designing at the system level
Designing systems is about balancing the complexity of many different stakeholders' needs with the need of the business enterprise. Systems design involves setting high level strategy, such as establishing aim, vision, priorities, policies, and key communications to inform what we call system level requirements.
system level requirements
System level requirements are a list of attributes or components needed as we design new models, approaches, and interventions. Examples of system requirements are improved clinical management and patient experience, integration across organizations, accelerated research, transparent and accessible data, and shared responsibility for the system across all stakeholder groups.
SYSTEM LEVEL ENGAGEMENT
Creating a mindset for human-centered design is critical to success. All too often stakeholders can see only through the lens of their own perspective. Human-centered designers develop mindsets enabling them to see how processes are interdependent so that they can more effectively problem solve. Mindsets and skills of designers include: curiosity, the ability to learn from failure, a "make it" mentality, creative confidence, empathy, embrace ambiguity, and be optimistic with an eagerness to iterate.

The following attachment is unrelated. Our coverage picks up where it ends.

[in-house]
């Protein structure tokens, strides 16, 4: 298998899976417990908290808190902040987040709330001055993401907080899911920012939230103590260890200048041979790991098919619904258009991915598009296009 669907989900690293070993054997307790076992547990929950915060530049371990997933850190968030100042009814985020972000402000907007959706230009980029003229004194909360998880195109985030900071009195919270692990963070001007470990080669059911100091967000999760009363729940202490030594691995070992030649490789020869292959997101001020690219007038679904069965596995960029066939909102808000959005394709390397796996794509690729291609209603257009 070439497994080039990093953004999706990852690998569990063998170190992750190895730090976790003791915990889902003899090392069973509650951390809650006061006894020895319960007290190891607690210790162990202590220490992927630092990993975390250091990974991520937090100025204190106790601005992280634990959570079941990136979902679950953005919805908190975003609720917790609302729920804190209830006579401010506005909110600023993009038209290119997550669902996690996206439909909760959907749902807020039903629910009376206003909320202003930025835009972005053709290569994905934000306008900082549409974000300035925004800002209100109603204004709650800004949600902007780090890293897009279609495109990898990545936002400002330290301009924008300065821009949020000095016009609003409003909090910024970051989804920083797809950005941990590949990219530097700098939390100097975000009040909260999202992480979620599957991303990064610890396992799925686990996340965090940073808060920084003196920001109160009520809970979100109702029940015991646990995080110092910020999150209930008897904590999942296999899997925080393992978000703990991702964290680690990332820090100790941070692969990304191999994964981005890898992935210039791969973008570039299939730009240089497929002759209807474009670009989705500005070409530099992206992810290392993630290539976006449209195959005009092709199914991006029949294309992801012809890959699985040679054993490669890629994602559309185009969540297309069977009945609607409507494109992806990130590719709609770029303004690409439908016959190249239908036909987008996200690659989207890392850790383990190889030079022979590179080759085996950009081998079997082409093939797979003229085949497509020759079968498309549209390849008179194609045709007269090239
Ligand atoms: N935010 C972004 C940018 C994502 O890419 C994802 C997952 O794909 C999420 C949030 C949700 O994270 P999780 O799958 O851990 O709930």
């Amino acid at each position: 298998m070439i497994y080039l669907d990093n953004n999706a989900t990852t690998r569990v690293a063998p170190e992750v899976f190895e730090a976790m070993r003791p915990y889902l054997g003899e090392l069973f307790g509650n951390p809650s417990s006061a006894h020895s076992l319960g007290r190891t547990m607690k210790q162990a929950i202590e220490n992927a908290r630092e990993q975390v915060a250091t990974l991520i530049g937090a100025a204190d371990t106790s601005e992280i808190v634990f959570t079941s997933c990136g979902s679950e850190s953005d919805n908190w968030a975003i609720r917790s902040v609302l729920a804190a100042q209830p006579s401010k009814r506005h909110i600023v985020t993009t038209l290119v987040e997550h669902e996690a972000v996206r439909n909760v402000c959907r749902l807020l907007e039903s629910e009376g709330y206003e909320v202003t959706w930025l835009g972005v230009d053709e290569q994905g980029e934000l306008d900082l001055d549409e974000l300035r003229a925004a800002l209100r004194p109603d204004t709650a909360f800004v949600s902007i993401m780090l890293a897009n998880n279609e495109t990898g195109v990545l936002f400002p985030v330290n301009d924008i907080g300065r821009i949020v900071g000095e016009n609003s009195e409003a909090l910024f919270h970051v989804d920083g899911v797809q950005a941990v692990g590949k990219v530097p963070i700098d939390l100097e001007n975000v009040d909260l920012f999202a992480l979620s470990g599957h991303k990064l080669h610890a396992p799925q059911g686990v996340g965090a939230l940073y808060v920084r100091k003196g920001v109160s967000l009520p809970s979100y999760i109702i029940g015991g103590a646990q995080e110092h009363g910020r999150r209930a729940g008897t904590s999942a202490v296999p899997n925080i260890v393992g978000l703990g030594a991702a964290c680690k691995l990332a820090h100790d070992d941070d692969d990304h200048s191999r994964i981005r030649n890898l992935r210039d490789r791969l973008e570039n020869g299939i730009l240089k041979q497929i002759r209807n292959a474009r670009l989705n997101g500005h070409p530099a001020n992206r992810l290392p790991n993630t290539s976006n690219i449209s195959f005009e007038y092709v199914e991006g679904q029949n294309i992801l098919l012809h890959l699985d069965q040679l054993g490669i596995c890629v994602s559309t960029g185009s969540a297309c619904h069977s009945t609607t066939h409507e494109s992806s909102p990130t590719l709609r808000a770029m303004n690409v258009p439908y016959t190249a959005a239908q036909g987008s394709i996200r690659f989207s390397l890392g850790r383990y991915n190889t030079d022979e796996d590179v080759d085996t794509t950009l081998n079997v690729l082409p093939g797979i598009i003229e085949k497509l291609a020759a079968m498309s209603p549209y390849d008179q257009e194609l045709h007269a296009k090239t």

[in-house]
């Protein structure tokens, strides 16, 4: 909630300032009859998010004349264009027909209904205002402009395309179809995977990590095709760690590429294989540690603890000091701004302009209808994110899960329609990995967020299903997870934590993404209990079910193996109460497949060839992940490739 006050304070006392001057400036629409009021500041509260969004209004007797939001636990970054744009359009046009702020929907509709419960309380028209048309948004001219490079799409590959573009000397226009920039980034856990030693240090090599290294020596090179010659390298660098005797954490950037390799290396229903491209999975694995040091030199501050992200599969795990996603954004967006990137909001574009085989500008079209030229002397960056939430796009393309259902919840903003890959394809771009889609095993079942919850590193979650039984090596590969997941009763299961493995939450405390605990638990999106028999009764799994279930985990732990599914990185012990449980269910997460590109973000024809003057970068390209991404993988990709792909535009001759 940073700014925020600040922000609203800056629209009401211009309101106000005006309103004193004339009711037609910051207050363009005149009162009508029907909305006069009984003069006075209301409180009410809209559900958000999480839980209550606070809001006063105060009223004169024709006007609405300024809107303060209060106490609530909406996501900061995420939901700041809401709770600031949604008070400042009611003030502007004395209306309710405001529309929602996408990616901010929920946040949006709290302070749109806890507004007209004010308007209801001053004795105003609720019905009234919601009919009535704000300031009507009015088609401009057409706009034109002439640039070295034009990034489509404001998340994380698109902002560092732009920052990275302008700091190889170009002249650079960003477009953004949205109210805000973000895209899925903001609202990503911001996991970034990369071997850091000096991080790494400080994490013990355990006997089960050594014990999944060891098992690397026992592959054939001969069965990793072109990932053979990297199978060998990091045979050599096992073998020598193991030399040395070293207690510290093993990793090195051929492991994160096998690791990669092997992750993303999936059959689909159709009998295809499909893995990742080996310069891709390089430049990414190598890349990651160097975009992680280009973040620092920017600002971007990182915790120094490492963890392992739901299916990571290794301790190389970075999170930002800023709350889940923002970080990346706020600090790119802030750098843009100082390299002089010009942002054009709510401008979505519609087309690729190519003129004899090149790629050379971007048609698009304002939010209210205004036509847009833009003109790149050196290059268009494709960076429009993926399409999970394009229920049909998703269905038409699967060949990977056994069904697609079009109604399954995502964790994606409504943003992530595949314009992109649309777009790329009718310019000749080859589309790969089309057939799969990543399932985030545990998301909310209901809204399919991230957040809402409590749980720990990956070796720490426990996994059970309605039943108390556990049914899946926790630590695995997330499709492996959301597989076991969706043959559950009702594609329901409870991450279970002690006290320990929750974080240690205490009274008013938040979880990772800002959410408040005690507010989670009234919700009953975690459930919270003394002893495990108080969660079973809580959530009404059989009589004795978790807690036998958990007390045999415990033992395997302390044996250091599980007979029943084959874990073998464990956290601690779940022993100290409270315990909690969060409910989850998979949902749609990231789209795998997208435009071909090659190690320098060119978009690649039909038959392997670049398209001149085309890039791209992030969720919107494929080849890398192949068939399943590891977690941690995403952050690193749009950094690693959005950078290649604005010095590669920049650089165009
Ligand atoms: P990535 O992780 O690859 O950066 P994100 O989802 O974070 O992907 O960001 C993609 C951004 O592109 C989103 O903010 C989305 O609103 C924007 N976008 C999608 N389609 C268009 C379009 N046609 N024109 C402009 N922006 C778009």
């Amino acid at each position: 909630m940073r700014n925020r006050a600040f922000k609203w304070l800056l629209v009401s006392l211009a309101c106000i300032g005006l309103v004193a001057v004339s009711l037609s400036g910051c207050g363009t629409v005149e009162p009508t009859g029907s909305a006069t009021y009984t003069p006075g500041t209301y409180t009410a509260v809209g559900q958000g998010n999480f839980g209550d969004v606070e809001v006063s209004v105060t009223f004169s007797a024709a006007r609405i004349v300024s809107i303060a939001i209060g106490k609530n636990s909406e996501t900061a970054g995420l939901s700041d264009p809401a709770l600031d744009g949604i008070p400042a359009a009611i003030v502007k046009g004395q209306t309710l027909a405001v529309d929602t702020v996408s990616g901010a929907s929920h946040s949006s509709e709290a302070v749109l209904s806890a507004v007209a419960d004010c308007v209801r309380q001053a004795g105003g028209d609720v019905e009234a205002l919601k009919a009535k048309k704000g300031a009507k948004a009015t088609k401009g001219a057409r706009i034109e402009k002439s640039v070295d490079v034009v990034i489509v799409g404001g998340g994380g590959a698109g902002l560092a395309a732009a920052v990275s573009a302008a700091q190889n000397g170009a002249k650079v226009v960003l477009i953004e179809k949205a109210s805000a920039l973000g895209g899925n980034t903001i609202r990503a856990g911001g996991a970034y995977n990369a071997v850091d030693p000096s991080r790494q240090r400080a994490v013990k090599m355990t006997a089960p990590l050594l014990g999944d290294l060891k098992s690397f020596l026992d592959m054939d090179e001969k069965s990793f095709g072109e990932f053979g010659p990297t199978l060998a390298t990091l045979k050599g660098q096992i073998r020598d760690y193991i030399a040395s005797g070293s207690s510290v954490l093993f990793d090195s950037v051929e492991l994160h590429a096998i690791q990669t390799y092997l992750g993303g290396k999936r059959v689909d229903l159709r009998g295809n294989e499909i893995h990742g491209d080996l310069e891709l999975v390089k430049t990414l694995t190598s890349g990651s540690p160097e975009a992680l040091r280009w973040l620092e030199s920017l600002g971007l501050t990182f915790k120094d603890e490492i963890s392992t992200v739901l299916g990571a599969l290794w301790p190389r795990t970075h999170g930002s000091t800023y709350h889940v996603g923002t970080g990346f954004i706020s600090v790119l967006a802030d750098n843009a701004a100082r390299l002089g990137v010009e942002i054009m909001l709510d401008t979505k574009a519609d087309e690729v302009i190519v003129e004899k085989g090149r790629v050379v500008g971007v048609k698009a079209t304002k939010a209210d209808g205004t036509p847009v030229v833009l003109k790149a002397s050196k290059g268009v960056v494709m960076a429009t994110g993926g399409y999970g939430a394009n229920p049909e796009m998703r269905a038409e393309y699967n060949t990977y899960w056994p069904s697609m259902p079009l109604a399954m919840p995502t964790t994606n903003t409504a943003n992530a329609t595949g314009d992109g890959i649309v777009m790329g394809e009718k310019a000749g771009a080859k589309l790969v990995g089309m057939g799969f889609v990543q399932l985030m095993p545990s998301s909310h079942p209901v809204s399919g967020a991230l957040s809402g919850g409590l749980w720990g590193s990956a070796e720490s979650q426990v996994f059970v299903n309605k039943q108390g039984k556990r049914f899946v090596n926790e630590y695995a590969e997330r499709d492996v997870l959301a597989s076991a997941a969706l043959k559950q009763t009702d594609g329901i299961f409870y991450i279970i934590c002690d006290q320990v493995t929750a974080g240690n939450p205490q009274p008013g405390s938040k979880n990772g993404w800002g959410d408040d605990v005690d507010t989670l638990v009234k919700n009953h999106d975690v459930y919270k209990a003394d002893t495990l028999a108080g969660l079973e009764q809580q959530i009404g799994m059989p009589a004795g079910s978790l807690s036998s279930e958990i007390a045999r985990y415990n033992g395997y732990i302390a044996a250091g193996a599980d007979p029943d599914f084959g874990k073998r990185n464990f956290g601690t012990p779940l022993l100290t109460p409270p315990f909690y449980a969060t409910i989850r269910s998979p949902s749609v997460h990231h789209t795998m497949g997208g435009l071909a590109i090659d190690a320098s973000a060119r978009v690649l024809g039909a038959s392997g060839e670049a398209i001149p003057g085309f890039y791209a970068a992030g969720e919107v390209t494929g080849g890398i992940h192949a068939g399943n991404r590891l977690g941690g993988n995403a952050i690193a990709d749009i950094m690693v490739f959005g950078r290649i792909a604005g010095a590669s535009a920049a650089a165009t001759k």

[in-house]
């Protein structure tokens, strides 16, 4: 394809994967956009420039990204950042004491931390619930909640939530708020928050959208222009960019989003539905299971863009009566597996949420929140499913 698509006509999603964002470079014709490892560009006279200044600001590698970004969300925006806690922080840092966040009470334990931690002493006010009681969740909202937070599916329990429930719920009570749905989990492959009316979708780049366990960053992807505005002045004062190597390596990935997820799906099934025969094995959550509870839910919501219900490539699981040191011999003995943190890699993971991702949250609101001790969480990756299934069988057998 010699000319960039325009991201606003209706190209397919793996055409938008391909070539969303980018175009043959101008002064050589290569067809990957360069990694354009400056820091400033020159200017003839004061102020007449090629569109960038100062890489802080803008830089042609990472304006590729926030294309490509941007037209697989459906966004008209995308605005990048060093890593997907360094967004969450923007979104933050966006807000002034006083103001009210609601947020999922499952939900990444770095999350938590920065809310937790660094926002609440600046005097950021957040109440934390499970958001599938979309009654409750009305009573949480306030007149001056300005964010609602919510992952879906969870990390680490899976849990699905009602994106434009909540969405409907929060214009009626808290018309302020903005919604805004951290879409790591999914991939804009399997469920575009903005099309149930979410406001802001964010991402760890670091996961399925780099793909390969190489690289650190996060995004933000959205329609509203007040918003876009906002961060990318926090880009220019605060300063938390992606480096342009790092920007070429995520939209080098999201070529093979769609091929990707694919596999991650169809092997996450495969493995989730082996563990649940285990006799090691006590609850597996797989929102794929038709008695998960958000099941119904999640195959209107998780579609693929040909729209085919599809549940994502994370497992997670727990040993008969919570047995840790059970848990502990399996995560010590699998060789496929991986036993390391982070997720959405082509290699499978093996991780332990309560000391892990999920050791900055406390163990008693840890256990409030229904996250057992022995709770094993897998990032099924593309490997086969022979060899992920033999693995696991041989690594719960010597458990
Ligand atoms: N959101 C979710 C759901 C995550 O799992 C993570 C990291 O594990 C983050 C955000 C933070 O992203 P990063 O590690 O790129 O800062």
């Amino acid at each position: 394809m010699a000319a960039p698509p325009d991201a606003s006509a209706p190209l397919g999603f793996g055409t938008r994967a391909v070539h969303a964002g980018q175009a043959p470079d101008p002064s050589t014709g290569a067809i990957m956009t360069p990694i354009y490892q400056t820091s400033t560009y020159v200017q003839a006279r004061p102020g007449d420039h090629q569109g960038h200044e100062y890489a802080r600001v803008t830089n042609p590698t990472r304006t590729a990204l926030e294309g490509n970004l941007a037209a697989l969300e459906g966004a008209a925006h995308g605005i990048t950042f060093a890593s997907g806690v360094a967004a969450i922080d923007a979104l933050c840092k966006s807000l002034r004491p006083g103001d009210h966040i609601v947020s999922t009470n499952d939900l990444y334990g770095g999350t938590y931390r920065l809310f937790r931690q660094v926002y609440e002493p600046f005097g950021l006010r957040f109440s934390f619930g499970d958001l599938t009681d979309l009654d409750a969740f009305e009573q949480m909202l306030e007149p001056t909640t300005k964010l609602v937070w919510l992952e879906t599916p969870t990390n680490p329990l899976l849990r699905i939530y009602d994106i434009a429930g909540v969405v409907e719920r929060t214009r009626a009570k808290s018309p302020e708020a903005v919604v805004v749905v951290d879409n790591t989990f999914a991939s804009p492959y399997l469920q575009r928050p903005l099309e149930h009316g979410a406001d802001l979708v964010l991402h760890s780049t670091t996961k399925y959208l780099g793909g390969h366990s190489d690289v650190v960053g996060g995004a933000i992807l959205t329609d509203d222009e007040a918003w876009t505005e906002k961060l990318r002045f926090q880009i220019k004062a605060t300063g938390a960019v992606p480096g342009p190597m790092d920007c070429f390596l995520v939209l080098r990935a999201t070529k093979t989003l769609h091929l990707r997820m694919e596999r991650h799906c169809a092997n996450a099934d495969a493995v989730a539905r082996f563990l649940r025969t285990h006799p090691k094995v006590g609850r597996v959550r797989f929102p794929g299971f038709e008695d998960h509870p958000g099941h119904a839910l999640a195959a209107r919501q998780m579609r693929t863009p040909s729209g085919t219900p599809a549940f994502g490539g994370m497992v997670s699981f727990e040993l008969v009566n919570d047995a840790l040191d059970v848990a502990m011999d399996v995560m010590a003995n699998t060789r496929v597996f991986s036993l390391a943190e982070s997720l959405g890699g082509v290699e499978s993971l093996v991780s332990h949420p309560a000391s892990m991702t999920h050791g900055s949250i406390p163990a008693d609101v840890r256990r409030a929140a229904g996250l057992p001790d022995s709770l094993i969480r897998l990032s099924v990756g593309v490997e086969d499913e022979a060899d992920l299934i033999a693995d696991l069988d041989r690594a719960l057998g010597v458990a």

System Level Measures
In systems that have processes and interface across multiple organizations, measures will be expanded to include the effectiveness of collective impact, including system infrastructure, such as a data repository or a system level data dashboard. Developing a set of system level measures is part of the human-centered design journey; as we refine system requirements and identify intervention packages, we will refine and test a metric set to know whether the system is operating at the level we seek.